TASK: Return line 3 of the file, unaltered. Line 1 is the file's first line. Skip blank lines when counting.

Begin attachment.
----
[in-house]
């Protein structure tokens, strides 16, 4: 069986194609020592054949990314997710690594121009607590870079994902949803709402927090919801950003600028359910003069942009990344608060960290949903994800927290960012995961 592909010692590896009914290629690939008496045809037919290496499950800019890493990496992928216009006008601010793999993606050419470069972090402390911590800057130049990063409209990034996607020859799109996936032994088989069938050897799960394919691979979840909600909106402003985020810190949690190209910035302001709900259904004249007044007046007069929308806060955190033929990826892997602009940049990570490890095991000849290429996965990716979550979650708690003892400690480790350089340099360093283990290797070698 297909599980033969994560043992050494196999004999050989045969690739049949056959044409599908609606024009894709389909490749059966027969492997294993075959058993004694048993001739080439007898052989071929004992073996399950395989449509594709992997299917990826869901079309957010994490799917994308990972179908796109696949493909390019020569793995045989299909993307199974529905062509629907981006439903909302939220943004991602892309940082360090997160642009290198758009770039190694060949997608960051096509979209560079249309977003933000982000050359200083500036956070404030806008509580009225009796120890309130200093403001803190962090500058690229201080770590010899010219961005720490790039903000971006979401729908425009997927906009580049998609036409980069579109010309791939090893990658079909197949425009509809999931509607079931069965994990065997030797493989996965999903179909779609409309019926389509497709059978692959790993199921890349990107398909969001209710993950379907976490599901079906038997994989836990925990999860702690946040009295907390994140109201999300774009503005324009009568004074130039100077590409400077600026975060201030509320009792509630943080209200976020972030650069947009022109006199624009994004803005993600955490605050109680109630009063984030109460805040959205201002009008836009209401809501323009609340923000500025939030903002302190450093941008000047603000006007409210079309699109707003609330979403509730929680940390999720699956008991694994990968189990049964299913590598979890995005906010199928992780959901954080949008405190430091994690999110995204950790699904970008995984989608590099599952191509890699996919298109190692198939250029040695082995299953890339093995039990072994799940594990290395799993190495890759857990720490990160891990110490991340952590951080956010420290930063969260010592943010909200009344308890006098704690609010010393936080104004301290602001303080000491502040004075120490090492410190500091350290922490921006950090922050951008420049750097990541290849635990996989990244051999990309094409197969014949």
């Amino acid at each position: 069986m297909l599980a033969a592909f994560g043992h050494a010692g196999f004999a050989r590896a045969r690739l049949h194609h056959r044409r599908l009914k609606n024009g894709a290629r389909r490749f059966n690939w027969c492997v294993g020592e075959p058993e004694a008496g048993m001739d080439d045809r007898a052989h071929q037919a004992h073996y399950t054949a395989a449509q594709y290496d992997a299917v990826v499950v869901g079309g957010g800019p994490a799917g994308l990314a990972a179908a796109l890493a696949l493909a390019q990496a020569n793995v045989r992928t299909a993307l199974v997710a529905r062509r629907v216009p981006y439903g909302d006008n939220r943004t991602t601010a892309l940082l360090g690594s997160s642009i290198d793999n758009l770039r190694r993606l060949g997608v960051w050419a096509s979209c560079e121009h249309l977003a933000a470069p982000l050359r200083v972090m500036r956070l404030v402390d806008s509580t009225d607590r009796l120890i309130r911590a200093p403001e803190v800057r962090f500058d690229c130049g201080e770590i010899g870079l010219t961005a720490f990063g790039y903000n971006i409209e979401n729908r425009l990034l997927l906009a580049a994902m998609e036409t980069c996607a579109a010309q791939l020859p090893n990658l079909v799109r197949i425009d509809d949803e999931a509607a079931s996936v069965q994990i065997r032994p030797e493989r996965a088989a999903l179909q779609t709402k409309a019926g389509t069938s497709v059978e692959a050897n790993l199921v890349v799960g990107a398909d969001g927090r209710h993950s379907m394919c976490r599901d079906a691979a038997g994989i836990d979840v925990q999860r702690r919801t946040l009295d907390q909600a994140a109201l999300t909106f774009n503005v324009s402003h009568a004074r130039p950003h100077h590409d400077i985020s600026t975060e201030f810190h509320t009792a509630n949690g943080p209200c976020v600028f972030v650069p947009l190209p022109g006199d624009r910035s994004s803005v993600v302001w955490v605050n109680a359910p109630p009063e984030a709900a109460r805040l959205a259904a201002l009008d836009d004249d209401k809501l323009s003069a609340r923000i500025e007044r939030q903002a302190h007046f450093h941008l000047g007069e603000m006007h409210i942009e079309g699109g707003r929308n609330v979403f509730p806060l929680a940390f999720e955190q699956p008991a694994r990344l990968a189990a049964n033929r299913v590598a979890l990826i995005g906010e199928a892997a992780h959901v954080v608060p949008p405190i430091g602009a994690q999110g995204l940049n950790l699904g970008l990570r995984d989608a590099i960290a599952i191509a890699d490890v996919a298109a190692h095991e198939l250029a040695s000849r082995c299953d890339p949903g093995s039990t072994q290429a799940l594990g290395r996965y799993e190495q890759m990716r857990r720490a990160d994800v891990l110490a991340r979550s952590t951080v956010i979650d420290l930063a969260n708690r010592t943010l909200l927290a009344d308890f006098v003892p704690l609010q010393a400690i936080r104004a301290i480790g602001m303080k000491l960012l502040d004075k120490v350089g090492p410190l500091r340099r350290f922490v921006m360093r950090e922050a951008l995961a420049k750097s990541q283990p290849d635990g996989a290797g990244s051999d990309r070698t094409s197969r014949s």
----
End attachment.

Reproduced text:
């Amino acid at each position: 069986m297909l599980a033969a592909f994560g043992h050494a010692g196999f004999a050989r590896a045969r690739l049949h194609h056959r044409r599908l009914k609606n024009g894709a290629r389909r490749f059966n690939w027969c492997v294993g020592e075959p058993e004694a008496g048993m001739d080439d045809r007898a052989h071929q037919a004992h073996y399950t054949a395989a449509q594709y290496d992997a299917v990826v499950v869901g079309g957010g800019p994490a799917g994308l990314a990972a179908a796109l890493a696949l493909a390019q990496a020569n793995v045989r992928t299909a993307l199974v997710a529905r062509r629907v216009p981006y439903g909302d006008n939220r943004t991602t601010a892309l940082l360090g690594s997160s642009i290198d793999n758009l770039r190694r993606l060949g997608v960051w050419a096509s979209c560079e121009h249309l977003a933000a470069p982000l050359r200083v972090m500036r956070l404030v402390d806008s509580t009225d607590r009796l120890i309130r911590a200093p403001e803190v800057r962090f500058d690229c130049g201080e770590i010899g870079l010219t961005a720490f990063g790039y903000n971006i409209e979401n729908r425009l990034l997927l906009a580049a994902m998609e036409t980069c996607a579109a010309q791939l020859p090893n990658l079909v799109r197949i425009d509809d949803e999931a509607a079931s996936v069965q994990i065997r032994p030797e493989r996965a088989a999903l179909q779609t709402k409309a019926g389509t069938s497709v059978e692959a050897n790993l199921v890349v799960g990107a398909d969001g927090r209710h993950s379907m394919c976490r599901d079906a691979a038997g994989i836990d979840v925990q999860r702690r919801t946040l009295d907390q909600a994140a109201l999300t909106f774009n503005v324009s402003h009568a004074r130039p950003h100077h590409d400077i985020s600026t975060e201030f810190h509320t009792a509630n949690g943080p209200c976020v600028f972030v650069p947009l190209p022109g006199d624009r910035s994004s803005v993600v302001w955490v605050n109680a359910p109630p009063e984030a709900a109460r805040l959205a259904a201002l009008d836009d004249d209401k809501l323009s003069a609340r923000i500025e007044r939030q903002a302190h007046f450093h941008l000047g007069e603000m006007h409210i942009e079309g699109g707003r929308n609330v979403f509730p806060l929680a940390f999720e955190q699956p008991a694994r990344l990968a189990a049964n033929r299913v590598a979890l990826i995005g906010e199928a892997a992780h959901v954080v608060p949008p405190i430091g602009a994690q999110g995204l940049n950790l699904g970008l990570r995984d989608a590099i960290a599952i191509a890699d490890v996919a298109a190692h095991e198939l250029a040695s000849r082995c299953d890339p949903g093995s039990t072994q290429a799940l594990g290395r996965y799993e190495q890759m990716r857990r720490a990160d994800v891990l110490a991340r979550s952590t951080v956010i979650d420290l930063a969260n708690r010592t943010l909200l927290a009344d308890f006098v003892p704690l609010q010393a400690i936080r104004a301290i480790g602001m303080k000491l960012l502040d004075k120490v350089g090492p410190l500091r340099r350290f922490v921006m360093r950090e922050a951008l995961a420049k750097s990541q283990p290849d635990g996989a290797g990244s051999d990309r070698t094409s197969r014949s």